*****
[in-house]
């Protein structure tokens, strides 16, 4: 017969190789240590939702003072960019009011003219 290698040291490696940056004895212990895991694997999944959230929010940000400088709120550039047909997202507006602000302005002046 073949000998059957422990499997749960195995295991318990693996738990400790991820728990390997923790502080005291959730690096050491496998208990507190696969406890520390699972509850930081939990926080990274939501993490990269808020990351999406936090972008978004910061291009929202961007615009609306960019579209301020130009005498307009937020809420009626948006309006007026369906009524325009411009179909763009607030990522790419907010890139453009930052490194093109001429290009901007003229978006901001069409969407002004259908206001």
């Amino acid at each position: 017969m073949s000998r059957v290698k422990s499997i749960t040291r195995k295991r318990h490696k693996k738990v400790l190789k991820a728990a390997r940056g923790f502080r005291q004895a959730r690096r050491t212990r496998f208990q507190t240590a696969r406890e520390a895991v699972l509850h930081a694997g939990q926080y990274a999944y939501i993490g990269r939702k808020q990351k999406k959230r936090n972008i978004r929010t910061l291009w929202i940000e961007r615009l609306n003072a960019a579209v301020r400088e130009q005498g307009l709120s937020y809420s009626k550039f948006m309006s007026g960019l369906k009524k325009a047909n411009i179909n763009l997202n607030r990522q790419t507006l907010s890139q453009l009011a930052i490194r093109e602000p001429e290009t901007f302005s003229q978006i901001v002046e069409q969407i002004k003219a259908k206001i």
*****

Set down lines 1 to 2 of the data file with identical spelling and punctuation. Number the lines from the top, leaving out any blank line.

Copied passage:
[in-house]
């Protein structure tokens, strides 16, 4: 017969190789240590939702003072960019009011003219 290698040291490696940056004895212990895991694997999944959230929010940000400088709120550039047909997202507006602000302005002046 073949000998059957422990499997749960195995295991318990693996738990400790991820728990390997923790502080005291959730690096050491496998208990507190696969406890520390699972509850930081939990926080990274939501993490990269808020990351999406936090972008978004910061291009929202961007615009609306960019579209301020130009005498307009937020809420009626948006309006007026369906009524325009411009179909763009607030990522790419907010890139453009930052490194093109001429290009901007003229978006901001069409969407002004259908206001």